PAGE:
After the first week of war, I imagine a regression towards concentration of aviation assets to address precisely the logistics issues you have raised. I also imagine that we will be forced to operate our aircraft from bases much, much farther from the front lines than we currently imagine. We need a lot more critical thinking in this area.

      In the end, the old idea of forward deploying ever more aircraft as a means of "deterrence" policy that we reflexively default to is really stupid given the current state of ballistic and cruise missile technology.

      GAB

      Delete
    12. "I view dispersal is a means to: 1) force the enemy to expend far more munitions than if we stick to a few "super bases","

      Quite reasonable. Now, do you envision attempting to defend each of these dispersed aircraft/bases vigorously or applying only minimal defenses and allowing whatever damage might occur to happen relatively unimpeded? In other words, will the "protection" and survivability of the dispersed aircraft be due to active defenses or to simply having more locations than the enemy has attacking missiles?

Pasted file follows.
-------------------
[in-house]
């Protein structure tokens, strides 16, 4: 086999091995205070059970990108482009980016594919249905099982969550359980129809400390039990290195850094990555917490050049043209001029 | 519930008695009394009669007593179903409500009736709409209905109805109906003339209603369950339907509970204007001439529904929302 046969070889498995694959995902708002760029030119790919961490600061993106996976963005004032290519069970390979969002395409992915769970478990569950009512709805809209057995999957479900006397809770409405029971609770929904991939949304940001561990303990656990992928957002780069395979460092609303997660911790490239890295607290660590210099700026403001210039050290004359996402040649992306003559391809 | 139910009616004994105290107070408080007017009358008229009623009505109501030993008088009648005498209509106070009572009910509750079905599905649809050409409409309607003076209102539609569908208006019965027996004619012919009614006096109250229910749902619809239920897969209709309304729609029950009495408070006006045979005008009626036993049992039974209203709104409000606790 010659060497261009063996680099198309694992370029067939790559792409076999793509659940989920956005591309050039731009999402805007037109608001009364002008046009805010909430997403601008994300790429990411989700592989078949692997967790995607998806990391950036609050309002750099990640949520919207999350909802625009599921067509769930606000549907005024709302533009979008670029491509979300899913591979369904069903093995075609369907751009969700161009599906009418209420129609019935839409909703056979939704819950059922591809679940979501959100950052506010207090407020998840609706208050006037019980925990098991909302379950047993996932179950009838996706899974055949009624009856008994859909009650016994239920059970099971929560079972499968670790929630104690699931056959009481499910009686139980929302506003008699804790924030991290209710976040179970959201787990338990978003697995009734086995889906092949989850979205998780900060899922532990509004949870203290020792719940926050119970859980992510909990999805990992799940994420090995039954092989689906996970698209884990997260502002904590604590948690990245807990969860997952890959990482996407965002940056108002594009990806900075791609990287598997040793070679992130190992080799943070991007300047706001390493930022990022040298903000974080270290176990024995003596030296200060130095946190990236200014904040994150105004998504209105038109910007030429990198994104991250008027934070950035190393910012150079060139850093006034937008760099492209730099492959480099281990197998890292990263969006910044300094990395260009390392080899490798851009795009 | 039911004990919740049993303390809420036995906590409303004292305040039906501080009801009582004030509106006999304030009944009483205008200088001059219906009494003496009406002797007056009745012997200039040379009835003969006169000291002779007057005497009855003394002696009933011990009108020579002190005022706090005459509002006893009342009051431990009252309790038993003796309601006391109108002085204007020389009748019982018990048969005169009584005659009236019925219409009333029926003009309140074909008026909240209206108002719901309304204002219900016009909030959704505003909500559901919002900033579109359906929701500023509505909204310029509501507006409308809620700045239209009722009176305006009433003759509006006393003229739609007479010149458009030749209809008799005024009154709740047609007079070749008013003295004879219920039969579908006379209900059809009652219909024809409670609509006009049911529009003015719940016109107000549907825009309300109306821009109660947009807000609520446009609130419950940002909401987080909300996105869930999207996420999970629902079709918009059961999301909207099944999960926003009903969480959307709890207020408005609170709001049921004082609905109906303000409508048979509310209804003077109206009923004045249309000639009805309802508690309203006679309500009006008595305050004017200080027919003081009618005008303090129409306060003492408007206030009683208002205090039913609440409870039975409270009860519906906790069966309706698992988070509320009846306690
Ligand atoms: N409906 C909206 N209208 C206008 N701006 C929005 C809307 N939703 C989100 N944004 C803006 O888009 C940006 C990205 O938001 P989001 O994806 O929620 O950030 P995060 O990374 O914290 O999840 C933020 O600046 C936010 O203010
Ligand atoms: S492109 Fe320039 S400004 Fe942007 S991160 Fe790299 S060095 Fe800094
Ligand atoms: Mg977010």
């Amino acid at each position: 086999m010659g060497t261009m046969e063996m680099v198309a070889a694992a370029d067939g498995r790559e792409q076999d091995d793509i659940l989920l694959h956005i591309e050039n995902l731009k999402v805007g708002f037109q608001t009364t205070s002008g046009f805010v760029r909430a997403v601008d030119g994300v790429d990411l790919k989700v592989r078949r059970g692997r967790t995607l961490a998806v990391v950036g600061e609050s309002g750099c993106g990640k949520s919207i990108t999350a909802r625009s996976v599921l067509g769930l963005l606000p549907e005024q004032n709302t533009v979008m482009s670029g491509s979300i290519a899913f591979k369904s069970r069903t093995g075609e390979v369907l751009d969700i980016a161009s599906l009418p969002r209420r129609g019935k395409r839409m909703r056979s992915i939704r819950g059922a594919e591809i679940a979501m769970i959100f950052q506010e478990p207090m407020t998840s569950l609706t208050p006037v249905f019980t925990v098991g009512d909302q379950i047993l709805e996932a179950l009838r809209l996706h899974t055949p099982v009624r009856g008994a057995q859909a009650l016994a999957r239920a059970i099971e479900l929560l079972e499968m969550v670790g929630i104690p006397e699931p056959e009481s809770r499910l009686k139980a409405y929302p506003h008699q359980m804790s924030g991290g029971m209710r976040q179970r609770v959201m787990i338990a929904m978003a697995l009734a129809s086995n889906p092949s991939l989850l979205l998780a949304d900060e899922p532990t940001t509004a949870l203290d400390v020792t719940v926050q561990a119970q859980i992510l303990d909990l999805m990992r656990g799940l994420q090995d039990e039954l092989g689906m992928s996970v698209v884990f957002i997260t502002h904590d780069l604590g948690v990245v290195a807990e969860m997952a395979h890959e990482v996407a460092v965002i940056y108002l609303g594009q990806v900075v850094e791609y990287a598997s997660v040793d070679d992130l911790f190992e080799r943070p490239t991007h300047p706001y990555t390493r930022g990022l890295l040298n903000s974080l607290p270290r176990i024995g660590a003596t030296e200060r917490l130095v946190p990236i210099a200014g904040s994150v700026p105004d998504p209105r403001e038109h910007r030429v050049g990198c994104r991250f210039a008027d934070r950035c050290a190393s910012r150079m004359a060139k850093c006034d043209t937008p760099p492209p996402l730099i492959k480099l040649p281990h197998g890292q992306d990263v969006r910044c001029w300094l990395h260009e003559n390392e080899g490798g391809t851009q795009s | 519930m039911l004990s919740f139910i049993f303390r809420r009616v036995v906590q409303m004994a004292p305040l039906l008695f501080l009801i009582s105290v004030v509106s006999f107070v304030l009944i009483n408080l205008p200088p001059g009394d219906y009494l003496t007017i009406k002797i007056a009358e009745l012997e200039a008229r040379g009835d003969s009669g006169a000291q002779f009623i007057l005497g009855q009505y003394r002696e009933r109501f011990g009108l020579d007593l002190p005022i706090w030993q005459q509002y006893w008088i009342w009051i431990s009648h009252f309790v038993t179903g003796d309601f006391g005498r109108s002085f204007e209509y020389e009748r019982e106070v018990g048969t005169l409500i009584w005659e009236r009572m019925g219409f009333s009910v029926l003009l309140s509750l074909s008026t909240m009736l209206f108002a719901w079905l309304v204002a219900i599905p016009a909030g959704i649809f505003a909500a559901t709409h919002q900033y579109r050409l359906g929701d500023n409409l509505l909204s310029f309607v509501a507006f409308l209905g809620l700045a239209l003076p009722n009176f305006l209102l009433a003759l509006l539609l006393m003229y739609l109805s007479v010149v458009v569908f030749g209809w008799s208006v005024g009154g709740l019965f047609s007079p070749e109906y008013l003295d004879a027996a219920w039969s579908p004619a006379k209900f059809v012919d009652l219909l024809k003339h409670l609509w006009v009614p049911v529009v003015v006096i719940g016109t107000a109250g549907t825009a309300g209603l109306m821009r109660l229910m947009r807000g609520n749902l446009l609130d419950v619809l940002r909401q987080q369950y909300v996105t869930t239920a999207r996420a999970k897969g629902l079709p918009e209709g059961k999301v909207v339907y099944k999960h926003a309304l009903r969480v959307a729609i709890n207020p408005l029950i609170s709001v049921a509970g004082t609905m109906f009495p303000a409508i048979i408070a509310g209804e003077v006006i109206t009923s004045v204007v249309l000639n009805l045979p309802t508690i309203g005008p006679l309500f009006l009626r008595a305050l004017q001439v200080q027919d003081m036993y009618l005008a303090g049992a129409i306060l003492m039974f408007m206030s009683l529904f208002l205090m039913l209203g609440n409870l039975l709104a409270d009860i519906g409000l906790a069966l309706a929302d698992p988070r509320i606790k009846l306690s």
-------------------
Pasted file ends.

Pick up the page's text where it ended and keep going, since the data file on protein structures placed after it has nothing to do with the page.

If you envision active and robust defenses at every dispersed location, do we have, and can we afford, such defenses at so many locations? Again, this represents an inefficiency due to manifold replication at every site.

      Alternatively, if you envision dispersion to be its own guarantor of survivability (no robust defense) do you believe we actually can achieve sufficient dispersal to guarantee a sufficient survival rate among the dispersed aircraft?

      Delete
    13. Do you envision dispersing, say, fuel storage, as well? I would assume so since aircraft with no fuel are of no use?

      Delete
    14. CNO,

      What you are really hitting at is the potential requirement for *some* mix (purposefully vague here) of robust, modern single purpose fighters (F-5) in the force structure. Aircraft that can operate from austere or improvised runways without the need for extensive maintenance beyond what a squadron can provide (e.g. depot level maintenance).

      Combat power, in this case airpower, is based on what you can put into the fight day in and day out.